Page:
A few weeks ago I told you about the Eclipse RTP project. Since then some things happened that I want to share with you.
First of all, we made it to the creation review. The review is scheduled for January 12-19. The community gathering period was very successful. We reached 10 interested parties and 7 initial committers from three different companies. In this article, I’d like to focus on one very cool thing. It’s the effort made by SAP.
As you might have seen in the last months, SAP is involved in more than the half of the new Eclipse projects. Probably the main reason behind this is that SAP submitted the most project proposals ;). But reading about it and getting in touch with the guys behind this company are two different things as we learned in the RTP project. So, let’s review the SAP + RTP story:
In December a colleague of mine, Florian Waibel, made his way through closed airports and meters of snow to South Hampton, UK to have a face-to-face meeting with the Virgo guys. During this meeting he also talked about RTP and gained some interest from some of the people there. Back home he told me about SAP getting heavily involved in Virgo and also about their interest in RTP. Because we are an open Eclipse project we got in touch with a friendly SAP project manager (thanks Krassi) and had discussions about the RTP project and how an internal development project from SAP could fit into RTP. Well, the result was that SAP was so interested that we extended the scope of the project together and will now receive an initial contribution from SAP called the “p2 installer”. Of course, Eclipse is not a software dumping area. That’s why they will provide a maintainer for this contribution who will also be an initial committer. Welcome Georgi Stanev ;).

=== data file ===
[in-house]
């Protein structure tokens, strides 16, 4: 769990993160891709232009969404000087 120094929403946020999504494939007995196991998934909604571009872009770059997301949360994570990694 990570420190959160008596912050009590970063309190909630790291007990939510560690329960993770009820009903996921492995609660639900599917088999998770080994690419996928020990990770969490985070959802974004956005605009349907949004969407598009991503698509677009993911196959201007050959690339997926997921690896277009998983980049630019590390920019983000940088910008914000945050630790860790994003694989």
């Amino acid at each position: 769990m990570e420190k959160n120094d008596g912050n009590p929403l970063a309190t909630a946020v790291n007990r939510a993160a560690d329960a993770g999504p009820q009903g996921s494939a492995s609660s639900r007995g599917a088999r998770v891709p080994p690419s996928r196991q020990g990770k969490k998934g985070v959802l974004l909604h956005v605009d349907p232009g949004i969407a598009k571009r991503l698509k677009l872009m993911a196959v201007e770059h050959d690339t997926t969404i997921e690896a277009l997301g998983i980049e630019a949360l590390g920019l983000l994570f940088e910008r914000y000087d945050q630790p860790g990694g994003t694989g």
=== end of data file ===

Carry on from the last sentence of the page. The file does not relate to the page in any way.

The “p2 installer” is basically a command line interface for the official p2 installer to manage remote Eclipse runtime installations. The purpose of this tool was to enable automated scripts to install Eclipse runtime to remote systems. The cool thing about it is the ability to define the units that should be installed in a property file declaratively. Yesterday we had a short demo of the installer and I have to say that it looks very exciting.
To put it all in a nutshell it’s really good to see SAP working actively in and with the open source community. They are not shy about donating things and providing guidance. It’s very nice to see a really big player supporting open source in positive ways.